Photo by Beth Shook
Beth is an art history grad student at George Mason University with a focus on modern art of the Americas.
Art picks for this week include a film, a lecture and three exhibition openings. Feel free to comment with your own recommendations – be it an upcoming show, street art or your favorite permanent installation (for the latter, I’d have to go with the contemporary art galleries at the American Art Museum).
The Cool School at the Corcoran Gallery: This Thursday, the Corcoran is screening the 2008 film The Cool School, a documentary about the role of the Ferus Gallery in the formation of a cohesive West Coast art scene in the 1950s and ’60s. New York Times film critic Manohla Dargis described it as “a myth-making tale of a group of post-World War II aesthetic adventurers who … created an exciting American moment.” Tickets are $12 and can be purchased online. Feb. 3 at 6:30 p.m.
Drive By at Project 4 Gallery: Opening Friday, this show features six artists confronting aspects of the urban landscape that we usually notice only peripherally. Works like Gregory Thielker’s hyperrealist oil paintings of rain on a car windshield and Michael A. Salter’s digital drawings of a surreal suburbia ask the viewer to take a closer look at the surroundings we tend to take for granted. On view Feb. 5 to March 5.
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Richard Gordon: Meta Photographs at the Corcoran Gallery: Richard Gordon’s self-referential “meta photographs” from the 1970s are simultaneously funny and breathtaking. While his high contrast and meticulously composed pictures ostensibly depict everyday scenes of American life, the San Francisco-based photographer is ultimately interested in exploring the act of looking in American culture. Samples of Gordon’s work can be found on his website. On view Feb. 5 to May 15.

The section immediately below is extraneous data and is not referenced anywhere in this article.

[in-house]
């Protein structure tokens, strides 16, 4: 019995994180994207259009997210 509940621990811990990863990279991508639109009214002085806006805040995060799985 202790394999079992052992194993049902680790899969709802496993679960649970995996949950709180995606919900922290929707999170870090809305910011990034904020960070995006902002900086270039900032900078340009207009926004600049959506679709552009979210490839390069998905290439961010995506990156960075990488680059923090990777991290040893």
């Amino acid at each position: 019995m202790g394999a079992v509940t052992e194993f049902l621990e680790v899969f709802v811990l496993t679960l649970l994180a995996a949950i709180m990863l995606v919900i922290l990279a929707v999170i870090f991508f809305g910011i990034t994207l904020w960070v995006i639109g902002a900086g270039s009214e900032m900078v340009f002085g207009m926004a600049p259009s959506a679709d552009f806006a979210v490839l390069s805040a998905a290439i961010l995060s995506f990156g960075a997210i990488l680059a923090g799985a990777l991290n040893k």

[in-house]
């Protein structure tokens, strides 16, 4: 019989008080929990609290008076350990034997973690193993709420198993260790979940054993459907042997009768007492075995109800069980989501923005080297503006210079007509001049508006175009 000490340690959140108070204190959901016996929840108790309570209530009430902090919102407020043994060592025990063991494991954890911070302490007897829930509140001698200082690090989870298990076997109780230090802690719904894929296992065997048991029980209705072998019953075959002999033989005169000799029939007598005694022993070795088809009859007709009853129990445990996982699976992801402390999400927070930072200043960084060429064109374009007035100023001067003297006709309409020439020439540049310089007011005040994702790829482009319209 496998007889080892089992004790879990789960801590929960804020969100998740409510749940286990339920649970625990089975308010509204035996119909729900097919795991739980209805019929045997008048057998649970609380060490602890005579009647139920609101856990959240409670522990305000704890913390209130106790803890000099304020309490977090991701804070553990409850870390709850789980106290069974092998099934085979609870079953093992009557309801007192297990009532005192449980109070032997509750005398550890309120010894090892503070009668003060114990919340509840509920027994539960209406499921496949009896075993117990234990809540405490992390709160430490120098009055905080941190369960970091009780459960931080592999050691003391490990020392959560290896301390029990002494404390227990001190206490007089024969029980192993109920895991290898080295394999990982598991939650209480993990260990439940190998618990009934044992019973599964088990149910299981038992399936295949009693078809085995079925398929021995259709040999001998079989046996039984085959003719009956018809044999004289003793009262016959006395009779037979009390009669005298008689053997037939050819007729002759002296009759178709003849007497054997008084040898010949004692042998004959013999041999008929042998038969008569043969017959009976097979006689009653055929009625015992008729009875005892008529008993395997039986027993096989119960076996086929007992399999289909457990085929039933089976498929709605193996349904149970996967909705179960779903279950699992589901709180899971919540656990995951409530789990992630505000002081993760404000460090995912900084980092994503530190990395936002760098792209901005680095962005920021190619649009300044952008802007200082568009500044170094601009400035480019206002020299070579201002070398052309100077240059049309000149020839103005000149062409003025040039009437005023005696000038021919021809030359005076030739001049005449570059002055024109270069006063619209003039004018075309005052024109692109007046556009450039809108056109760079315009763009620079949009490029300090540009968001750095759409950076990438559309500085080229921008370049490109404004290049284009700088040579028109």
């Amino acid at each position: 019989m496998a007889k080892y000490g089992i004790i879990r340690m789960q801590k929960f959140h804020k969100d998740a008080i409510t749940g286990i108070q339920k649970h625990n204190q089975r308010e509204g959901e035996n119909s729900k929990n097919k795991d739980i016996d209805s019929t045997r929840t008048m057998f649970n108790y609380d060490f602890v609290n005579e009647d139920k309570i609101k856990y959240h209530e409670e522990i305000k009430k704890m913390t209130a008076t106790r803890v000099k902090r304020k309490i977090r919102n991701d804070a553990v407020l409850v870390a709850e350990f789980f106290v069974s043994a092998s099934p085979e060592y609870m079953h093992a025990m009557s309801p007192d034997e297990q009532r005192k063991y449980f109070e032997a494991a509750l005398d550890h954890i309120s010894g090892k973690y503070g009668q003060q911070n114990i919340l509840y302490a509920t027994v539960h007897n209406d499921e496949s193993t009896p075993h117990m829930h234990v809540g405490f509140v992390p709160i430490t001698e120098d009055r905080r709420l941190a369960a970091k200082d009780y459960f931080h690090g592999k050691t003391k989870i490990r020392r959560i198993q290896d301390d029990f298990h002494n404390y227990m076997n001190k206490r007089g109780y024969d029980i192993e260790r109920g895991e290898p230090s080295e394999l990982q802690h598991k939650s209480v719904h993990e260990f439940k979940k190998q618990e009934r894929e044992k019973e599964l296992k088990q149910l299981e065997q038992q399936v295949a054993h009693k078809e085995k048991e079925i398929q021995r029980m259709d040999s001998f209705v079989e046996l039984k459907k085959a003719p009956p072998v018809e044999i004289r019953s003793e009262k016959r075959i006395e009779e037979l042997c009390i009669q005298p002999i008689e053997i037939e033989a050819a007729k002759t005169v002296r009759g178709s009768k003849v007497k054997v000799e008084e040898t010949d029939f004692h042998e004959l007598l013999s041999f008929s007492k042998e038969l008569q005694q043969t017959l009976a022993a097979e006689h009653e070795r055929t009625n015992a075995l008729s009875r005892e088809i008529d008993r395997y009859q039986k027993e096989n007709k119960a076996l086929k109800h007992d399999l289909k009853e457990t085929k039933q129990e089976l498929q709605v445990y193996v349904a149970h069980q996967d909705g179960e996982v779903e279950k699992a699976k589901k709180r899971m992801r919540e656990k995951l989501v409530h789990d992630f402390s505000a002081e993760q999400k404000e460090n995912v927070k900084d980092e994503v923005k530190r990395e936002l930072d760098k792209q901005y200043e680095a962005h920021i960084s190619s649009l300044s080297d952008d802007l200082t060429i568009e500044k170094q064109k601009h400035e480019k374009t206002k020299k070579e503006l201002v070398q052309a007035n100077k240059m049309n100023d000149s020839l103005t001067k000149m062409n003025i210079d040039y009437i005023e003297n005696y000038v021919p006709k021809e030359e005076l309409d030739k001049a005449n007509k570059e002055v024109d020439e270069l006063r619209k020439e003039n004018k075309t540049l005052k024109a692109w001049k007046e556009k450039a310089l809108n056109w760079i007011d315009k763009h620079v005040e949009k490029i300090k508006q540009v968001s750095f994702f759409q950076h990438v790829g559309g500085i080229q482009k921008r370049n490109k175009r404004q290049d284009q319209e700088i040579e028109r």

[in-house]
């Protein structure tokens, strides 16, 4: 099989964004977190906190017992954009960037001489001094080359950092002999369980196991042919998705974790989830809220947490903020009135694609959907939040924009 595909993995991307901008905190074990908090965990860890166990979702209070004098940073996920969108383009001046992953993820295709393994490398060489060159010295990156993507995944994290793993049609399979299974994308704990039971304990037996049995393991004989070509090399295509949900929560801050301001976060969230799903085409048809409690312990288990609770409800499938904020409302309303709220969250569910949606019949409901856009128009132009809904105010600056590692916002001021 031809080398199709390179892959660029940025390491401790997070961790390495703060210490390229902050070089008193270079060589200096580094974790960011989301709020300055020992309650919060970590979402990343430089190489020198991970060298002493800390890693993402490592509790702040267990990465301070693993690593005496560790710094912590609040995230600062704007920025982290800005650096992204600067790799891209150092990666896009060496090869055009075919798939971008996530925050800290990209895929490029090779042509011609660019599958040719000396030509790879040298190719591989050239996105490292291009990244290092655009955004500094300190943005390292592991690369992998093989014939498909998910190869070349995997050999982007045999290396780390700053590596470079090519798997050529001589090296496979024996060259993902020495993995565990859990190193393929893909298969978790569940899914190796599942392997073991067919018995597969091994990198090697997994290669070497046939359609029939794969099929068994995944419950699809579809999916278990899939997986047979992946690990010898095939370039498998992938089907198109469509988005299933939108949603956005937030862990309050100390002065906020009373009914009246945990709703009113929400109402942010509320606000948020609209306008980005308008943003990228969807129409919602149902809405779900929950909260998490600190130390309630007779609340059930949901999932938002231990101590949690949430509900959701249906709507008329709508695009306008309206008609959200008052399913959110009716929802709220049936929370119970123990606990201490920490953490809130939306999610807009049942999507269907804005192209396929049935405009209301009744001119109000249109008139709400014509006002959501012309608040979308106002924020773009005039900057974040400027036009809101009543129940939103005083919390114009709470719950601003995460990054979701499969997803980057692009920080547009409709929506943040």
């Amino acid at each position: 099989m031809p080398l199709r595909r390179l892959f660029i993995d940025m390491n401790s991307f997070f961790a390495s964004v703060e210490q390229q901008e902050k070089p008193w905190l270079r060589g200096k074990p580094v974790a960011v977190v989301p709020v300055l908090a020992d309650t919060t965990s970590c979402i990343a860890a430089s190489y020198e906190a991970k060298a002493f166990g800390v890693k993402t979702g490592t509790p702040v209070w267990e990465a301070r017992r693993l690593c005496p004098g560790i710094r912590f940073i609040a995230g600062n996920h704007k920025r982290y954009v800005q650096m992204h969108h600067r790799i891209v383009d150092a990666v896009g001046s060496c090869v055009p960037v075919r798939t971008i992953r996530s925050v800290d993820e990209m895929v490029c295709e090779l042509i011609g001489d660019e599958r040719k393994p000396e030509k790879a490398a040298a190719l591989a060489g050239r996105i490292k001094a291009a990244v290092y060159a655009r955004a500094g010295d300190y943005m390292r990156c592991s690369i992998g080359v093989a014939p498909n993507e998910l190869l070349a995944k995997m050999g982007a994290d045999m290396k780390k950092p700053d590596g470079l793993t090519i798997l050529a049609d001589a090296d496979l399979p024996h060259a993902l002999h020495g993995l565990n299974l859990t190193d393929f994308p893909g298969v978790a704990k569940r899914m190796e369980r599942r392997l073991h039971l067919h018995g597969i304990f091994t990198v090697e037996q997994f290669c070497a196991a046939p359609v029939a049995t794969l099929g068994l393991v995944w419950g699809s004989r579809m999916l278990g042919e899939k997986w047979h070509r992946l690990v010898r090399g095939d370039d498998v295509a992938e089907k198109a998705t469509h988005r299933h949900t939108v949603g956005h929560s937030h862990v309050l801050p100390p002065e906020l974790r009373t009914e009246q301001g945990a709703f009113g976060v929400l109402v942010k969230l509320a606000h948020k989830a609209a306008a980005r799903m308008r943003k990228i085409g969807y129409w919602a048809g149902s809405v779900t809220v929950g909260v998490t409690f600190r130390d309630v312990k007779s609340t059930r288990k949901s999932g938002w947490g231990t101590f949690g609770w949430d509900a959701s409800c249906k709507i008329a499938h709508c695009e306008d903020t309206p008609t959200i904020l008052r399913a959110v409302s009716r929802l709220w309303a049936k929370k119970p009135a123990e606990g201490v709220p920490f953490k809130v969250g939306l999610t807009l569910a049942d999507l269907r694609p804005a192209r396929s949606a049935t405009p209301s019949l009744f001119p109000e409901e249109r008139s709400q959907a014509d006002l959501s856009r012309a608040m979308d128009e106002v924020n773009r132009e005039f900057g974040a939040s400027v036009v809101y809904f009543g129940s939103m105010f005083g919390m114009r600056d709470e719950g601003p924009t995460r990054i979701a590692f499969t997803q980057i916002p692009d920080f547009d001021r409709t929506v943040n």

Lauren Rice: Heirlooms at Transformer: This month, Transformer presents an installation series by Lauren Rice, who received her MFA from American University. Rice’s mixed media creations combine found objects like fake flowers, window screens and phonebook pages to form grotesque gardens that toy with the traditional role of flowers as signifiers of femininity. You can check out some of the artist’s installation pieces on her website. Open house on Feb. 5 from 1 to 7p.m. with an artist talk at 2 p.m. On view Feb. 5 to March 12.
“We Build our Temples for Tomorrow: Writing African American Art History” at the National Gallery of Art: There’s no description for this lecture online, but the topic is as relevant to Washington as ever and the speaker, University of Pennsylvania Associate Professor Gwendolyn DuBois Shaw, has published extensively on visual culture and race in American art. Feb. 6 at 2 p.m. in the East Building auditorium.